Dollar Cost Averaging Explained
As we continue to build foundational investing skills, today we are going to talk about a skill mentioned consistently mentioned in the foundational skills of investing. This term is thrown around a lot, Dollar-Cost Averaging; an investment tactic that revolves around investing a recurring amount of money in the same security for a set recurring period.
The initial question from everyone is, why would an investor spread out their investment, in what world would it be worth it to hold on to my money longer, than to just invest it now to begin reaping the gains? This tactic is used to decrease the risk of your investment due to the volatility in the market.
Why Use Dollar-Cost Averaging?
Volatility is the reason a lot of people struggle in the stock market… who knows what is going to happen tomorrow or the next day, Dollar Cost Averaging helps you mitigate this risk and reduce your potential losses.
Let’s go back to our friend, Sue, who runs a new lawn mowing business. Sue has just begun advertising her new lawn mowing business and now has 5 clients. Sue is trying to decide how many lawnmowers she needs to buy to support her clients and be prepared for her future growth. If Sue buys 5 lawnmowers now, but only needs 2 she is putting herself at risk if her company does not do well. In this scenario, Sue is making a lump sum investment in her business. This lump sum places her at risk if her business fails and Sue can not afford to own these 5 mowers anymore.
The dollar-cost averaging approach to Sue’s business would be to steadily add mowers as she grows. Sue anticipates she will average 5 new clients a month so Sue could afford to buy 1 new mower each month as her business grows. In this case, Sue will buy 1 new lawnmower a month; which bases her investment on here companies growth. This places Sue’s risk profile much lower than the original lump sum investment. Now Sue is investing her money on a recurring basis based on how many clients she gains, rather than making a tough long-term prediction with a lump sum investment.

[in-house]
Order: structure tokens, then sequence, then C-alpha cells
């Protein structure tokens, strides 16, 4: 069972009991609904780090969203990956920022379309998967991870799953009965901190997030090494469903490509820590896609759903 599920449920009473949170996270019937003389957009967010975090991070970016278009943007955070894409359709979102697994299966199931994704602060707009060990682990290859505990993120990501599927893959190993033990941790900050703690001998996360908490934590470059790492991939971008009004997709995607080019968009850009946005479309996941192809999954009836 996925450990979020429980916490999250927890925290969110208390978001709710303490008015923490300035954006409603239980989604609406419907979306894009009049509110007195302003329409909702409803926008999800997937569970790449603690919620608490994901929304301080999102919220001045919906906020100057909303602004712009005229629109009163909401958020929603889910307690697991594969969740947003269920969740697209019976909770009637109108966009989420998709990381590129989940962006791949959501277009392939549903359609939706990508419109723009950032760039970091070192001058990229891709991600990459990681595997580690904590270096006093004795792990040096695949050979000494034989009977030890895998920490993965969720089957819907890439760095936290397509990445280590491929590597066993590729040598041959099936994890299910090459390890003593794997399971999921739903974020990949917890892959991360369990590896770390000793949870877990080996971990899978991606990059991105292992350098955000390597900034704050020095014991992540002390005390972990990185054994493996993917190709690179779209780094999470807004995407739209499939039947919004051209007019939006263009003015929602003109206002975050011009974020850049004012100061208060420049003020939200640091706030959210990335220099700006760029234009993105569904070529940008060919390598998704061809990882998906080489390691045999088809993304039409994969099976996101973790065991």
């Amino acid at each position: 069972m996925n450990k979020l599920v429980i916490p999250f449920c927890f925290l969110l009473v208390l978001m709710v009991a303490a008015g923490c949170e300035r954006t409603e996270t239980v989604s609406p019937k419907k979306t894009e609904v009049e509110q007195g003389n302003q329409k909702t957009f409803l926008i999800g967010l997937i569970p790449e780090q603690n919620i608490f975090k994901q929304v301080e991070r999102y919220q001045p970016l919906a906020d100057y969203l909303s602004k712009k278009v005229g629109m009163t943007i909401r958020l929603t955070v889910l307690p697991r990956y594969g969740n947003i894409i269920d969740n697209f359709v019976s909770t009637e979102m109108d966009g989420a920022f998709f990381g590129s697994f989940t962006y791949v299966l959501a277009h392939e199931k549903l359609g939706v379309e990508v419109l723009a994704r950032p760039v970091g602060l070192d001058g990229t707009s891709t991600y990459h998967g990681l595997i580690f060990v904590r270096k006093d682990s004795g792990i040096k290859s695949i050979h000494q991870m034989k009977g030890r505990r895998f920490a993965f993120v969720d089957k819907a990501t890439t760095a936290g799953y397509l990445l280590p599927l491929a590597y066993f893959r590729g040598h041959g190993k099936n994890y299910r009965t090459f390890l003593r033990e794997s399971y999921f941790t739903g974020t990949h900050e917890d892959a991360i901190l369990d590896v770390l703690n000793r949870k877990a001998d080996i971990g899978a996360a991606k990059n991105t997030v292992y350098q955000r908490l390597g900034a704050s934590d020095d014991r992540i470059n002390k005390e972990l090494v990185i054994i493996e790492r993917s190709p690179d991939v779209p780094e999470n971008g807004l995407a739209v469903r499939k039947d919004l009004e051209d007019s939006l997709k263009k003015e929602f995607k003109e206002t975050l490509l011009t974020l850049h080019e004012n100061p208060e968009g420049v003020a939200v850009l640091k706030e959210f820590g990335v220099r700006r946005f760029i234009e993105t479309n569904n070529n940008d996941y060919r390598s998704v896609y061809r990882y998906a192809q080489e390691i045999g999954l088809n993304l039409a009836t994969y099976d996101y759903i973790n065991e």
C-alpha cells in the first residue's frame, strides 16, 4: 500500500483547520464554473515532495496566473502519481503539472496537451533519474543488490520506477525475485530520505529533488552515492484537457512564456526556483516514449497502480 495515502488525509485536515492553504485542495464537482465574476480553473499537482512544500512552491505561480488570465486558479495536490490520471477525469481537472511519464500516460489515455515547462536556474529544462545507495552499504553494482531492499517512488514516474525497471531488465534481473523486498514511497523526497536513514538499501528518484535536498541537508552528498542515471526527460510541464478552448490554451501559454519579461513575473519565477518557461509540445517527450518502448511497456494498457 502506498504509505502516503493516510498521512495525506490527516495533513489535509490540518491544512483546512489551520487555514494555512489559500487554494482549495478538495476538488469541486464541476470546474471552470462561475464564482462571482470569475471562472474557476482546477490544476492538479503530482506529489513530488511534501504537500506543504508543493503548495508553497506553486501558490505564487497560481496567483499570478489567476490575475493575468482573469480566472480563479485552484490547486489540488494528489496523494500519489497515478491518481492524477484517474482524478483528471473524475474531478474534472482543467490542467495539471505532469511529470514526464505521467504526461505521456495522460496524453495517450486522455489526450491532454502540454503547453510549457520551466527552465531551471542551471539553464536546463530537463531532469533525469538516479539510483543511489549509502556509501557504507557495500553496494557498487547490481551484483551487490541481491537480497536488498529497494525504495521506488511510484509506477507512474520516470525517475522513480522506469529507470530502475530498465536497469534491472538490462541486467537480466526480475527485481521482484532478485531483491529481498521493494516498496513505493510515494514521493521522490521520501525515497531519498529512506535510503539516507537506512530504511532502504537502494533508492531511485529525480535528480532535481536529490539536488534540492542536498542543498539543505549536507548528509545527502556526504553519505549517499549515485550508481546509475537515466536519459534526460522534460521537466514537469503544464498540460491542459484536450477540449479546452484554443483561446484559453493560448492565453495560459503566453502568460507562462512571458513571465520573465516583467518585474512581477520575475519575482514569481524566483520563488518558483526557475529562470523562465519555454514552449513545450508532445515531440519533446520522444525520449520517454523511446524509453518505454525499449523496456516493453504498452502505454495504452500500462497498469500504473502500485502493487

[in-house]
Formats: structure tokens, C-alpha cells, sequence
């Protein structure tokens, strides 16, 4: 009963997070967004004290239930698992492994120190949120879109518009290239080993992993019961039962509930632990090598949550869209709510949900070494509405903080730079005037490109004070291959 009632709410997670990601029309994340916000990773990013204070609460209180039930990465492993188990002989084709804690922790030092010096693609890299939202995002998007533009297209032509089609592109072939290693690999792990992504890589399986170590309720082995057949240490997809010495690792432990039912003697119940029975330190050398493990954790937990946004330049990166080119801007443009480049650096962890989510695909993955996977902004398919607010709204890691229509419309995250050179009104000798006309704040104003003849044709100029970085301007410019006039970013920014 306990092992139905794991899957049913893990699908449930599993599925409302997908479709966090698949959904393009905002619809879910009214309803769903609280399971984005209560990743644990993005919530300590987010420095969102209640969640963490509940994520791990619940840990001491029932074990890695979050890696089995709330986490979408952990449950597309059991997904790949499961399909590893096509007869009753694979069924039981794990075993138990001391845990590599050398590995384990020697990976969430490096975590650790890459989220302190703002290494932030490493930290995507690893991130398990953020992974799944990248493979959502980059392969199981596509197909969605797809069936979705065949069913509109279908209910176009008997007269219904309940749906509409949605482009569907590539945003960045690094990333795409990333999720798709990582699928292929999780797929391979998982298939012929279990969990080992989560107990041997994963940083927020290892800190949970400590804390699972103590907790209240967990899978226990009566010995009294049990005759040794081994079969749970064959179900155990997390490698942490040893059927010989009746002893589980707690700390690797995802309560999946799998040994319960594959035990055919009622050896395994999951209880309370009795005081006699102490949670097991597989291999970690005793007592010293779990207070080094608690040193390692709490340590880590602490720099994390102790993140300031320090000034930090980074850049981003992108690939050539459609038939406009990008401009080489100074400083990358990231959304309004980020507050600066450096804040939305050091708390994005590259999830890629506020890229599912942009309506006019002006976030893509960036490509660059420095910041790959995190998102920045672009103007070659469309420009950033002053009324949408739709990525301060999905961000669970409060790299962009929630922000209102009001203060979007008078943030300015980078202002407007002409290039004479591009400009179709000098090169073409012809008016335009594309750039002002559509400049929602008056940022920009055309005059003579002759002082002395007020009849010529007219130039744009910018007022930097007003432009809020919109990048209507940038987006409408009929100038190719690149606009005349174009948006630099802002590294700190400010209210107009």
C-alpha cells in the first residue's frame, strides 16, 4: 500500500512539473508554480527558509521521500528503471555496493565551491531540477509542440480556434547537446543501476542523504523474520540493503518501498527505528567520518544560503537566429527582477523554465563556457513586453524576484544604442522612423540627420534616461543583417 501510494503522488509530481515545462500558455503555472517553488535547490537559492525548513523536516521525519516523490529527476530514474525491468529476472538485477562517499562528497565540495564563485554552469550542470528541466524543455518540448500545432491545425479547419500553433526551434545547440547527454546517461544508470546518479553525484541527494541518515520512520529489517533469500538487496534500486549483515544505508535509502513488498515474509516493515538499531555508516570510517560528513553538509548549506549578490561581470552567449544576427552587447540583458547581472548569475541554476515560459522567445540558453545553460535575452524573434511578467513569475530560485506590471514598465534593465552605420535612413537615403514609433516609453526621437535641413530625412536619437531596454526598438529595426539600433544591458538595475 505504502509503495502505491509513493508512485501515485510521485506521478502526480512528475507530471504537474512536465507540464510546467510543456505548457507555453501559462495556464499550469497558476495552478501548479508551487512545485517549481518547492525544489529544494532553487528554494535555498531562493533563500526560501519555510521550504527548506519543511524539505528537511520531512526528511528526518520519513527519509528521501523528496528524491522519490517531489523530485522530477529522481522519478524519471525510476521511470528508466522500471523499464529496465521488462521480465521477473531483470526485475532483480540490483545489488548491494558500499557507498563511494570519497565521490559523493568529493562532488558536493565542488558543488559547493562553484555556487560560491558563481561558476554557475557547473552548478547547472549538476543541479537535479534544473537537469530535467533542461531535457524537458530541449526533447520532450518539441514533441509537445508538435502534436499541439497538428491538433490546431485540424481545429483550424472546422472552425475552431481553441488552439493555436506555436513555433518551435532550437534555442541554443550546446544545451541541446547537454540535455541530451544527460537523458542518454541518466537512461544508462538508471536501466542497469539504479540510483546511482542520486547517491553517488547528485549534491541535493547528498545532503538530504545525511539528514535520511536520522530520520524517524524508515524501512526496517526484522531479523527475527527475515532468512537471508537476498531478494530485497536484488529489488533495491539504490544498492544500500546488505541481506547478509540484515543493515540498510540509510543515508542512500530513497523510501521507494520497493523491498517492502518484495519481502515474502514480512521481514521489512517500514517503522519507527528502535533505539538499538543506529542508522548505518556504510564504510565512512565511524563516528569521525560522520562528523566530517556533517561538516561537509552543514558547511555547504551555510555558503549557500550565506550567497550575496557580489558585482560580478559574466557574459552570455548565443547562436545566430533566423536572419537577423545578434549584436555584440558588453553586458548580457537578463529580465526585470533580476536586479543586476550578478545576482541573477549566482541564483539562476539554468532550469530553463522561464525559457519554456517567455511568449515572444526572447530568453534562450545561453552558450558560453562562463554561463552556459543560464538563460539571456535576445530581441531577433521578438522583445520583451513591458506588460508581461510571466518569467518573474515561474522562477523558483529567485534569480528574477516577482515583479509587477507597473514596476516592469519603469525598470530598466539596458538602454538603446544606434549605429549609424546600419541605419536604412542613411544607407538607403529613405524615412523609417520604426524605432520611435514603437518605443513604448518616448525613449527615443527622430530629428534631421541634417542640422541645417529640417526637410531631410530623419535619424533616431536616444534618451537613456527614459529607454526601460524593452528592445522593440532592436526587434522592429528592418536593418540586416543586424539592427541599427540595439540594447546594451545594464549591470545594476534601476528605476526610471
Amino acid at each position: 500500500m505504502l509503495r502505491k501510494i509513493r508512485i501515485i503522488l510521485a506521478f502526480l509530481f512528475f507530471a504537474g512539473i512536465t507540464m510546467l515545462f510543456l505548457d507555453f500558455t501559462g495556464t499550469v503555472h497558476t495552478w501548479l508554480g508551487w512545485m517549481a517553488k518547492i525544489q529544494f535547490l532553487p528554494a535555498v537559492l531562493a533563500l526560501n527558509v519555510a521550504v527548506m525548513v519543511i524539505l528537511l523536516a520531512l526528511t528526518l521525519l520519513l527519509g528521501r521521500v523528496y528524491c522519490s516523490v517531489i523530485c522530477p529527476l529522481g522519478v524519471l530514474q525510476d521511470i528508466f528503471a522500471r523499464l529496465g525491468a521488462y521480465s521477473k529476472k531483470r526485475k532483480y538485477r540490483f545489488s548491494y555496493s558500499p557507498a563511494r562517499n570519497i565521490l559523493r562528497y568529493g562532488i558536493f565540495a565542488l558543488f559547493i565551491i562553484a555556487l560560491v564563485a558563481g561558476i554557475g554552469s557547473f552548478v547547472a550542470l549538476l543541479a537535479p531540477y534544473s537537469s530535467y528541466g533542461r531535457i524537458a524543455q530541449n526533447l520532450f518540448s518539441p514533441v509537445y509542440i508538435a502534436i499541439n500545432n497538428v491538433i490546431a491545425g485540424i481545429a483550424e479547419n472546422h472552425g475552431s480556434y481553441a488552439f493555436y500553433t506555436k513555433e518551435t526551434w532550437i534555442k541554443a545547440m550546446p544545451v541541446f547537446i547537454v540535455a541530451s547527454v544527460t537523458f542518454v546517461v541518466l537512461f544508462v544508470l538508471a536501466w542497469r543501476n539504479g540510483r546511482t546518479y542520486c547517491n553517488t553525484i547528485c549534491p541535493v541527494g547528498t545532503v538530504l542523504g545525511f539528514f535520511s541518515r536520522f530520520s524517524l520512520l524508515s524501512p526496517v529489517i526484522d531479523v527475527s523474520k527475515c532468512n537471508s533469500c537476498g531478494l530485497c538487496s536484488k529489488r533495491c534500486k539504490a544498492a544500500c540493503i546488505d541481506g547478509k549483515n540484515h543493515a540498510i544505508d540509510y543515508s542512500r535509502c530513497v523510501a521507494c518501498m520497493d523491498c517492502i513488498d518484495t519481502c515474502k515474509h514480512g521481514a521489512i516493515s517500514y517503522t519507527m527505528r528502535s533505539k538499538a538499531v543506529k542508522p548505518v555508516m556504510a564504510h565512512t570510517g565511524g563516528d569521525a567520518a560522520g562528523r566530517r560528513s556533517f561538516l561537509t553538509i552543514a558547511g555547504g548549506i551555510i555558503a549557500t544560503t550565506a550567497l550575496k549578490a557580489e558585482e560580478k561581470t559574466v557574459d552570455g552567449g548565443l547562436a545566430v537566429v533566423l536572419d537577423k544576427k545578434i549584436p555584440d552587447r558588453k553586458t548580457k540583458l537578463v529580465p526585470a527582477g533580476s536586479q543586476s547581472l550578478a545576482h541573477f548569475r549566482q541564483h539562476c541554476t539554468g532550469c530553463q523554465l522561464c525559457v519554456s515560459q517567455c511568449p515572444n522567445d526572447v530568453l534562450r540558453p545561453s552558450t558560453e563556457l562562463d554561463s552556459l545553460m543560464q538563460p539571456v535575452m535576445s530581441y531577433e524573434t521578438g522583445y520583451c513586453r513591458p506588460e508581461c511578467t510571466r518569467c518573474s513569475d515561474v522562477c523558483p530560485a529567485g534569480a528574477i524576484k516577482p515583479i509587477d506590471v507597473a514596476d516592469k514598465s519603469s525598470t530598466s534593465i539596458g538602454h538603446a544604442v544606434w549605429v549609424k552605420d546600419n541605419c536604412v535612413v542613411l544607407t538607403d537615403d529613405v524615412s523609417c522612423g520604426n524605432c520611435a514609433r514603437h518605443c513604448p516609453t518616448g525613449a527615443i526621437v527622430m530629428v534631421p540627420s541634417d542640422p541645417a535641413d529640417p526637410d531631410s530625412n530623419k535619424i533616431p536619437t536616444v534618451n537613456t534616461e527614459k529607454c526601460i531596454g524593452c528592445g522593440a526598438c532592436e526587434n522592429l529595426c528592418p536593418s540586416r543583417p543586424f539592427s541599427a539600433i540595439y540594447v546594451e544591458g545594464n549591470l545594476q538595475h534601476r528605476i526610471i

This is very similar to investing in the stock market. A lump-sum security investment is similar to buying 5 lawn mowers at the beginning of Sue opening her business. Then dollar-cost averaging is similar to Sue buying new lawnmowers each month, based on how many clients Sue has added. Lump-sum investments are much riskier than investing via dollar cost averaging; When you make a lump-sum investment it is unknown if the market will decline tomorrow or not.
How to Dollar-Cost Average
Here is the general premise around the dollar-cost averaging investment strategy. Let’s say you have $12,000, instead of investing all that money at once, you spread out the same amount of money over a set period of time. Let’s use the example of 1 year. So the lump-sum investment would place, all of, the $12,000 in one security in January. The dollar-cost averaging style would place $1,000 dollars a month in the same security over the course of the year. This way as an investor you can adapt to the changes happening in the market each month.